Africa's largest country in land area, Sudan is dominated by the Nile and its tributaries, with mountains rising along its Red Sea coast and along the western border with Chad. Sudan's name in Arabic means "land of the blacks."
Since independence from Britain in 1956, a north-south war has dominated Sudan's history, pitting Arab Muslims in the northern desert against black Christians and animists in the southern wetlands. Muslim Arabs control the government in Khartoum, but are only about 39 percent of the population. Blacks, or Africans, make up 52 percent of Sudanese, and are most numerous in southern and western Sudan. The country is further divided with hundreds of black, Arab, and non-Arab ethnicities, tribes, and languages.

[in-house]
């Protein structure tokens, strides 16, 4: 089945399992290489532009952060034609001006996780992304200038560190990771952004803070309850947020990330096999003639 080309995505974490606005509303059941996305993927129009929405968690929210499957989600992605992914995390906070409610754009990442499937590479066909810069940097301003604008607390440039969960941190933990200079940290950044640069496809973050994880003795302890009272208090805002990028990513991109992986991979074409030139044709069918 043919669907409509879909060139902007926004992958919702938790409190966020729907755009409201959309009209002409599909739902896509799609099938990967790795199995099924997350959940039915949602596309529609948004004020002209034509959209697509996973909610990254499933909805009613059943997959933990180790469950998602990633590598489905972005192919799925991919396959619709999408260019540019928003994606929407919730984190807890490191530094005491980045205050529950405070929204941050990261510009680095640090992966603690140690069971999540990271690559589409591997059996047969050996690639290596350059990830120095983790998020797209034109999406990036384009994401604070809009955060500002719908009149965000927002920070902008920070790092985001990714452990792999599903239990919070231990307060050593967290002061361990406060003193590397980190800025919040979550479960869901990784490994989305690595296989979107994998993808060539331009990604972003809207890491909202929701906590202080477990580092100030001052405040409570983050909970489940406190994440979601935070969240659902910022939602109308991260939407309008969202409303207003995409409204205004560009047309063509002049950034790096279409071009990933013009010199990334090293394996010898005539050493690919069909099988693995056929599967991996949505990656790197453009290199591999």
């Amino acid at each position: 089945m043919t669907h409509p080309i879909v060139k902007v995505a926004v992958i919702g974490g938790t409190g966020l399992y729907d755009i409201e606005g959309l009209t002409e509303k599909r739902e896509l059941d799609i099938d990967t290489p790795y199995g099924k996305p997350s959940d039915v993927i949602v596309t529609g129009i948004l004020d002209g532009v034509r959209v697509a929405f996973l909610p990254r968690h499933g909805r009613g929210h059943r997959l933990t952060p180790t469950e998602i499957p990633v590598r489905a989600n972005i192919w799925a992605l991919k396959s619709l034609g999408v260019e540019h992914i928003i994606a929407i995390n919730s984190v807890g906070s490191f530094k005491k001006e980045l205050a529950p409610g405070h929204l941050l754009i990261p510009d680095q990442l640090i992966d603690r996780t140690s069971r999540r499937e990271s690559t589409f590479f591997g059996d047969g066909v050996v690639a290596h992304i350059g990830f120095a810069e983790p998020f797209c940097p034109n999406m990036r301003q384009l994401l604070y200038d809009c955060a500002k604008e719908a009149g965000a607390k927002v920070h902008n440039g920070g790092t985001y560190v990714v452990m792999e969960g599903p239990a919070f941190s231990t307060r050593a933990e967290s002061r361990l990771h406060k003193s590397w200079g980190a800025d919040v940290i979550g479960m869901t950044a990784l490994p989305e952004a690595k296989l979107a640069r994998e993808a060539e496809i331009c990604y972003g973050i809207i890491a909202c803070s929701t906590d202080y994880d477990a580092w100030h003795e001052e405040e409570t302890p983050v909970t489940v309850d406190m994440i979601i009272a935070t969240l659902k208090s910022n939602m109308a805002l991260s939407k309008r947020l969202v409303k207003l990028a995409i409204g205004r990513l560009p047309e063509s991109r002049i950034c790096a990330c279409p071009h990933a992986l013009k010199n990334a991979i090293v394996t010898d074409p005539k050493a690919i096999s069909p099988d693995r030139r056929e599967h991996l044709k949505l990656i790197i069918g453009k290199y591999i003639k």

Sudan's political history has been unstable. Gen. Muhammad Nimeiri, who seized control in the 1970s, was deposed in 1985. In 1989 another military coup, led by then-Col. Omar al-Bashir, toppled the elected government. The military dictatorship, so far, has been incapable of stopping the civil war. Indeed its intensity rose with the discovery and exploitation of oil fields in the south. In 2004 a rebel uprising by blacks in western Sudan's Dafur region brought army reprisals, creating 100,000 refugees. Pro-government Arab militias carried out systematic killings of Darfur's blacks -- who are mostly Muslim. National Geographic Atlas of the World, Eighth Edition, 2004